Love is what is left over when being in love has burned away. What Paul talks about here to the Corinthians is not the warm, fuzzy excitement of falling in love or being in love, but the kind of love that is left after the passion fades. The kind of love that wants the best for other people.

I like the way Eugene Peterson puts it in The Message:

“Love never gives up. Love cares more for others than for self. Love doesn’t want what it doesn’t have. Love doesn’t strut, doesn’t have a swelled head, doesn’t force itself on others, and isn’t always “me first.”

“Love doesn’t fly off the handle, doesn’t keep score of the sins of others. Love doesn’t celebrate when others suffer, but takes pleasure in the flowering of truth. Love puts up with anything, trusts God always, and always looks for the best. Love never looks back, but keeps going to the end.”

This kind of love, agape love, never ends, it never fades. It is the kind of love that endures. Victor Hugo wrote about this kind of love in his novel Les Miserable, he wrote:

“The future belongs to hearts even more than it does to minds. Love, that is the only thing that can occupy and fill eternity. In the infinite, the inexhaustible is requisite.”

“Love participates of the soul itself. It is of the same nature. Like it, it is the divine spark; like it, it is incorruptible, indivisible, imperishable. It is a point of fire that exists within us, which is immortal and infinite, which nothing can confine and which nothing can extinguish. We feel it burning even to the very marrow of our bones, and we see it beaming in the very depths of heaven.”(2)

This is the sort of love that Paul writes about to this church in conflict. Appreciate each others gifts, and above all, treat each other with love. It’s not about being right, it’s about who is better than someone else, it’s not about winning, it’s not about placing blame and handing out punishment. Life as a community of Christ is about loving each other – wanting the best for every part of the body. Do you want your church to be healthy? Do you really want your church to grow?- not just in numbers, not just in financial resources, but really grow. If that’s what you want – then love each other.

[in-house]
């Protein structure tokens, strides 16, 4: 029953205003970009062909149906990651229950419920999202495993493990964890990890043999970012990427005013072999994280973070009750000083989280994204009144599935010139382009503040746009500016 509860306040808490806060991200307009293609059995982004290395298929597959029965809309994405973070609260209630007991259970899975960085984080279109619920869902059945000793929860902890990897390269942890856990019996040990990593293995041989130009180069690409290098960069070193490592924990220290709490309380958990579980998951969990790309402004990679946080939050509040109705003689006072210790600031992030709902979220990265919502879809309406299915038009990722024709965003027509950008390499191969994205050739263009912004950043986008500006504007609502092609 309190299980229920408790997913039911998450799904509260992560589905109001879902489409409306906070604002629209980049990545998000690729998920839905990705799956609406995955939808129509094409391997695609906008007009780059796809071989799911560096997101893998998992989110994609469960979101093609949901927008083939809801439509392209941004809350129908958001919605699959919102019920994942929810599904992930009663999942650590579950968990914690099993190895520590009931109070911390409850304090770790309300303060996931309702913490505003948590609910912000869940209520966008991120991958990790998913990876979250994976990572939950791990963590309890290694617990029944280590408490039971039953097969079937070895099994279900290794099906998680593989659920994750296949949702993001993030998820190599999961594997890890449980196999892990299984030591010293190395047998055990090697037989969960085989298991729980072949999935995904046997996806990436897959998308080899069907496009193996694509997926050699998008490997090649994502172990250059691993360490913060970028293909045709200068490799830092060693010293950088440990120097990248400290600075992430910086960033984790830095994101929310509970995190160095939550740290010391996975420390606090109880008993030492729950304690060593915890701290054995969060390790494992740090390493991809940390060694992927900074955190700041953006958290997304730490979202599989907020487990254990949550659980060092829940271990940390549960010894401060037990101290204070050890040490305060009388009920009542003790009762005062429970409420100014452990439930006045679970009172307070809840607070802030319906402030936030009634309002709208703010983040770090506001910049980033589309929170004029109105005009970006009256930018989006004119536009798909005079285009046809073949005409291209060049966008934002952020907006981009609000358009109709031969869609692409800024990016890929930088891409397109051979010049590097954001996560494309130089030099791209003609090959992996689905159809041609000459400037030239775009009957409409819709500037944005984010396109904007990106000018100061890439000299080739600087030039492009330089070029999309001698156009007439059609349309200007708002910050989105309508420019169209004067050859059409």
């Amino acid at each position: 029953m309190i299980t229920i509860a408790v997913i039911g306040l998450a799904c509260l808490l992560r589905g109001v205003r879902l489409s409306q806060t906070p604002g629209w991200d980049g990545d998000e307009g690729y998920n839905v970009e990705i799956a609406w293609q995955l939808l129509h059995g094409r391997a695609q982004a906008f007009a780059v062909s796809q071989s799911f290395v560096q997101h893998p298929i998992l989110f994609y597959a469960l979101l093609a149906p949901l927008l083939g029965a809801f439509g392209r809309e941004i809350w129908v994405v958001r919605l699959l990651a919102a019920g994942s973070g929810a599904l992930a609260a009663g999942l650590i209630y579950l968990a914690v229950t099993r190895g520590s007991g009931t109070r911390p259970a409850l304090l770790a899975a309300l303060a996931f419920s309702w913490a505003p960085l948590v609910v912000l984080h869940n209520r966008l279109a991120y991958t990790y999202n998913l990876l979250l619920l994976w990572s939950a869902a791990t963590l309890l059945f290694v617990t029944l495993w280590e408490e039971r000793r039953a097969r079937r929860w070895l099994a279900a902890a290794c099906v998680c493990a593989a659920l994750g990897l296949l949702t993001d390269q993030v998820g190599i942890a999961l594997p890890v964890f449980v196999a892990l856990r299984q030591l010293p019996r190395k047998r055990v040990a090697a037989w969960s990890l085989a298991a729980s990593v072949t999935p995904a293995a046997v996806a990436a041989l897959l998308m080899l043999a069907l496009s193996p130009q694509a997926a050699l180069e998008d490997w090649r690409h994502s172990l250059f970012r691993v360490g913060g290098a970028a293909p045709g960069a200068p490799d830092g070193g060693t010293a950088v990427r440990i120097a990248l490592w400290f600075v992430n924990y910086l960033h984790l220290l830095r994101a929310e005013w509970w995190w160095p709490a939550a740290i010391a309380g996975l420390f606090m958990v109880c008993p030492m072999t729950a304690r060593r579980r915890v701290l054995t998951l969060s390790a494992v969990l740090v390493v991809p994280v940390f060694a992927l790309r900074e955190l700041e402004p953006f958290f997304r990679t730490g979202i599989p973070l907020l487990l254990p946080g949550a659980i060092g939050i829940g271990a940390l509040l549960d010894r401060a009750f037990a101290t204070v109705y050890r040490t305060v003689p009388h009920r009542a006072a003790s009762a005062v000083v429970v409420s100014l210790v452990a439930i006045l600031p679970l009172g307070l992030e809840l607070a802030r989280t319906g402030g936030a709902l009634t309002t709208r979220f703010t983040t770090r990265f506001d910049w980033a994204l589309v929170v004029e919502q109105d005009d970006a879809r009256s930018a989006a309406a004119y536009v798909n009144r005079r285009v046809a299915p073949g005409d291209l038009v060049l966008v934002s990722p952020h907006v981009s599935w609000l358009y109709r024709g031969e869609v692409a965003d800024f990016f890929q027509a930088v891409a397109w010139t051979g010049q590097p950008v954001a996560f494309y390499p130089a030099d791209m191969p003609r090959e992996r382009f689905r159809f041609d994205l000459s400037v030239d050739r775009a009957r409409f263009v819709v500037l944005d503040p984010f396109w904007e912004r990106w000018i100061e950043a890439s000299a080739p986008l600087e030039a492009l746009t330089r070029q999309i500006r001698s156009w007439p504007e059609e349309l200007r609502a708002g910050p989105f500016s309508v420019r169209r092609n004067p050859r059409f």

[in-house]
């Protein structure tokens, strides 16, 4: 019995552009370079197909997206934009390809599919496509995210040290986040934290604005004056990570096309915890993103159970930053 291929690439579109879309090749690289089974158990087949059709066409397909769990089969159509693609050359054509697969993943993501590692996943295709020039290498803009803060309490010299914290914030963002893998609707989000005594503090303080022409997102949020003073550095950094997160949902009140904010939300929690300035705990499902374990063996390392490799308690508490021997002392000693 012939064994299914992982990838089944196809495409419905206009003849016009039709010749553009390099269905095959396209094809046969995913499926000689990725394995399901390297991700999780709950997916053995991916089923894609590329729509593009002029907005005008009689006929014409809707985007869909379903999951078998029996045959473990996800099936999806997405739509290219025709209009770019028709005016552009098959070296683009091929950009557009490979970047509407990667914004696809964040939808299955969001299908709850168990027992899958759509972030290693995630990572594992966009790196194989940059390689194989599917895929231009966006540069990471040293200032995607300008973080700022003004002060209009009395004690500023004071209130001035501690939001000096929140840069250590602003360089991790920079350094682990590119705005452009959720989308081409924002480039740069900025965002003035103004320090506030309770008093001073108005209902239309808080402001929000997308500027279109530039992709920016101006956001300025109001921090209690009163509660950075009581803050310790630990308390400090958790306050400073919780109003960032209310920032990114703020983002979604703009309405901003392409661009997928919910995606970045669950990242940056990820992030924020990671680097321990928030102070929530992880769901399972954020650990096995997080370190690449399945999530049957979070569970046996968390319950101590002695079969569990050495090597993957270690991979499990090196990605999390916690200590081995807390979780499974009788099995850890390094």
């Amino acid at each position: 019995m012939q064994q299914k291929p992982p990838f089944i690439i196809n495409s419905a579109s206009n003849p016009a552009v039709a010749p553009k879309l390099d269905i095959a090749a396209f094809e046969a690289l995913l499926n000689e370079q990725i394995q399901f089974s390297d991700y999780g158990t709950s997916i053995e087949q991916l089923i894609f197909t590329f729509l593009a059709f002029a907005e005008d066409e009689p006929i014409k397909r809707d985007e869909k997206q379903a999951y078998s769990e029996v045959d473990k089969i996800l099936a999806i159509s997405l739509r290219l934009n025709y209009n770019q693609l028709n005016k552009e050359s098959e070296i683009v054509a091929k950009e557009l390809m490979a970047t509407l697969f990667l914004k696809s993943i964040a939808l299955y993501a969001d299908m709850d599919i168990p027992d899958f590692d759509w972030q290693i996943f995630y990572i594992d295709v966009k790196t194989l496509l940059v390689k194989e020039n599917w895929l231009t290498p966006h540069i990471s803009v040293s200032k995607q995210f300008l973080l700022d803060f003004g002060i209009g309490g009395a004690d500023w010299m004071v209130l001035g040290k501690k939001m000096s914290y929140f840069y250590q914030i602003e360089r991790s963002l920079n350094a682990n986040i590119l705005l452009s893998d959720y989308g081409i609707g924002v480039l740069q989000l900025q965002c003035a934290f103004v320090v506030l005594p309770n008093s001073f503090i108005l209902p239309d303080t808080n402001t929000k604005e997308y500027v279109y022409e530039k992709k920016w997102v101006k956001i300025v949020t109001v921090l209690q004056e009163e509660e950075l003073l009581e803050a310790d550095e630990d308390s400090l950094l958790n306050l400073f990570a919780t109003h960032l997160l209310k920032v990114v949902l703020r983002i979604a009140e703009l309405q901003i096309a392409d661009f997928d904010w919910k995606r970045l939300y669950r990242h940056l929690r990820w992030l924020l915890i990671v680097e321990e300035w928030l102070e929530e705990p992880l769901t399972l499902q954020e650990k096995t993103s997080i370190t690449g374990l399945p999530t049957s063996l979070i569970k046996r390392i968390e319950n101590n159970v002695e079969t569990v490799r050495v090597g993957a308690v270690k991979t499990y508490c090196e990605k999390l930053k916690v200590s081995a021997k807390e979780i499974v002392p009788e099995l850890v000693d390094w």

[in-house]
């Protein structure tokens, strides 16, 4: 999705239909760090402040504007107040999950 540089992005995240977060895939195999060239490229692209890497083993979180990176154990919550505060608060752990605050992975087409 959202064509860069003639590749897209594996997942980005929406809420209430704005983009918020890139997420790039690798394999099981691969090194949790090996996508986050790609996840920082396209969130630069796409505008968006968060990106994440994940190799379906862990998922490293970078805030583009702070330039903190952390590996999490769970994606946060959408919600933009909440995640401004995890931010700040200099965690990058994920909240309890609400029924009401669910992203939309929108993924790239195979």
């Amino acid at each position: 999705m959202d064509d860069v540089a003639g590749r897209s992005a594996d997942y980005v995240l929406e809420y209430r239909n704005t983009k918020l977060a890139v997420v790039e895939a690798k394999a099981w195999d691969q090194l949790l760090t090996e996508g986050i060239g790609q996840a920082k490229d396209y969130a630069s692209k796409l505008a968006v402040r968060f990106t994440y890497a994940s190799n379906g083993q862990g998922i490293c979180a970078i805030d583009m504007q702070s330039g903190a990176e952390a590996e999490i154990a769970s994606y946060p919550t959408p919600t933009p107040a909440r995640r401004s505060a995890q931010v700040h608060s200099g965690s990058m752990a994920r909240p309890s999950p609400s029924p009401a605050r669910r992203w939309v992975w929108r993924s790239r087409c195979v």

M. Scott Peck, in his book The Road Less Traveled, writes that self-discipline is love translated into action, tangible deeds, lived attitudes. If we love one another, we will obviously order our behavior in such a way as to contribute the most to the spiritual growth of one another. Then he writes, “The more I love, the longer I love, the larger I become. Genuine love is self-replenishing. The more I nurture the spiritual growth of others, the more my own spiritual growth is nurtured. I never do something for somebody else but that I do it for myself. And as I grow through love, so grows my joy.”(3)

Do you really want your church to grow? Then love each other. Nurture each other. Love each other like you mean it. People are attracted to a community like that more than a building or a program or a great publicity campaign.

That’s what Paul is talking about here. That’s the kind of love that we are called to practice, always and forever. Someday, as Paul points out – we will know in full. But for now, we know only in part. So until then, we have three things to do – Trust steadily in God. Hope unswervingly. Love extravagantly. And the best of these three is Love.

The New Testament scholar N.T. Wright reflected on this passage in his book Paul for Everyone: First Corinthians. He told about a practical joke that Wolfgang Amadeus Mozart used to play on his father Leopold – who was also a musician. After a wild night out on the town with his friends, Wolfgang would stumble into the house, sit down at the piano and pound out a rising scale of notes. But he wouldn’t finish the scale. He would just get up from the piano bench and go to bed.

Wolfgang knew the unfinished scale would drive his father crazy. Leopold would toss and turn in his bed, sleepless, until he had to get up, go to the piano and finish the scale his son had started.

“What we’re concerned with in this passage,” Wright explains, “is the way in which Paul describes the call of love, and of life itself, as an unfinished scale, going ahead of us into God’s future. The music of love, which will one day be completed, is therefore not just our duty, but our destiny.”(4)

May our lives be an unfinished scale of love – one day it will be complete. But not just yet. For the time being, trust steadily in God, hope unswervingly and love extravagantly. But the greatest of these is love.

May God be praised. Amen.

 

1.    Homiletics, Vol. 28, No. 1, p43.

2.    Ibid… p44.

3.    Ibid… p43.

4.    Ibid… p43.